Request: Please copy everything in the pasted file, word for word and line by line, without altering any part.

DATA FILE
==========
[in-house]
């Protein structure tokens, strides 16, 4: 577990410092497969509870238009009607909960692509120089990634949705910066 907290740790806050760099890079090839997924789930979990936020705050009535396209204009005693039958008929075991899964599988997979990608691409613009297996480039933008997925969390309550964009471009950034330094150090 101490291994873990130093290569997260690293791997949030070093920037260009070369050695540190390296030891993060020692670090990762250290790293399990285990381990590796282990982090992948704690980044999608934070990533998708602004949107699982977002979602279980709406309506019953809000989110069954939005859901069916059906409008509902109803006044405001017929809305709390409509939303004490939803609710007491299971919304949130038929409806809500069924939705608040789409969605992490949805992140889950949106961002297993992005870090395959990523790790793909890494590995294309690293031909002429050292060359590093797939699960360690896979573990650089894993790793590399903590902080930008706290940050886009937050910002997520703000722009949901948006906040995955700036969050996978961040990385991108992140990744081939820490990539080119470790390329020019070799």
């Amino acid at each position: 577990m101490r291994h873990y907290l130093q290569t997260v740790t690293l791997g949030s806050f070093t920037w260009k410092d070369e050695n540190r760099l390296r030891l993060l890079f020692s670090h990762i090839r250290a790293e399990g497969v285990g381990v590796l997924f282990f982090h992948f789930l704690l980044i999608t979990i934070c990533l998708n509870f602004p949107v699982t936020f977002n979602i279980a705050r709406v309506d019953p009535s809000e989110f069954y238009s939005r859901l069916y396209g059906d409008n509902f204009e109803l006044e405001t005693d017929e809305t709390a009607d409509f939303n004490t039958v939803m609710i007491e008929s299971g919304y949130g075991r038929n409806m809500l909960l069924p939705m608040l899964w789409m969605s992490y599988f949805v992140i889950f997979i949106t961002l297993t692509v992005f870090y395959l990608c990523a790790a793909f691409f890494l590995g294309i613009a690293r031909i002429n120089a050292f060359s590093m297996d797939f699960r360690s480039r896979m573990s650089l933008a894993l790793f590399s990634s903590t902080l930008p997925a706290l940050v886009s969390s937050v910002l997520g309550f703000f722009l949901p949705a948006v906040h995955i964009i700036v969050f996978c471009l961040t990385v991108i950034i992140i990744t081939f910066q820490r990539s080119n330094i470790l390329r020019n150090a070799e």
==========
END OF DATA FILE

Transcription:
[in-house]
């Protein structure tokens, strides 16, 4: 577990410092497969509870238009009607909960692509120089990634949705910066 907290740790806050760099890079090839997924789930979990936020705050009535396209204009005693039958008929075991899964599988997979990608691409613009297996480039933008997925969390309550964009471009950034330094150090 101490291994873990130093290569997260690293791997949030070093920037260009070369050695540190390296030891993060020692670090990762250290790293399990285990381990590796282990982090992948704690980044999608934070990533998708602004949107699982977002979602279980709406309506019953809000989110069954939005859901069916059906409008509902109803006044405001017929809305709390409509939303004490939803609710007491299971919304949130038929409806809500069924939705608040789409969605992490949805992140889950949106961002297993992005870090395959990523790790793909890494590995294309690293031909002429050292060359590093797939699960360690896979573990650089894993790793590399903590902080930008706290940050886009937050910002997520703000722009949901948006906040995955700036969050996978961040990385991108992140990744081939820490990539080119470790390329020019070799």
């Amino acid at each position: 577990m101490r291994h873990y907290l130093q290569t997260v740790t690293l791997g949030s806050f070093t920037w260009k410092d070369e050695n540190r760099l390296r030891l993060l890079f020692s670090h990762i090839r250290a790293e399990g497969v285990g381990v590796l997924f282990f982090h992948f789930l704690l980044i999608t979990i934070c990533l998708n509870f602004p949107v699982t936020f977002n979602i279980a705050r709406v309506d019953p009535s809000e989110f069954y238009s939005r859901l069916y396209g059906d409008n509902f204009e109803l006044e405001t005693d017929e809305t709390a009607d409509f939303n004490t039958v939803m609710i007491e008929s299971g919304y949130g075991r038929n409806m809500l909960l069924p939705m608040l899964w789409m969605s992490y599988f949805v992140i889950f997979i949106t961002l297993t692509v992005f870090y395959l990608c990523a790790a793909f691409f890494l590995g294309i613009a690293r031909i002429n120089a050292f060359s590093m297996d797939f699960r360690s480039r896979m573990s650089l933008a894993l790793f590399s990634s903590t902080l930008p997925a706290l940050v886009s969390s937050v910002l997520g309550f703000f722009l949901p949705a948006v906040h995955i964009i700036v969050f996978c471009l961040t990385v991108i950034i992140i990744t081939f910066q820490r990539s080119n330094i470790l390329r020019n150090a070799e």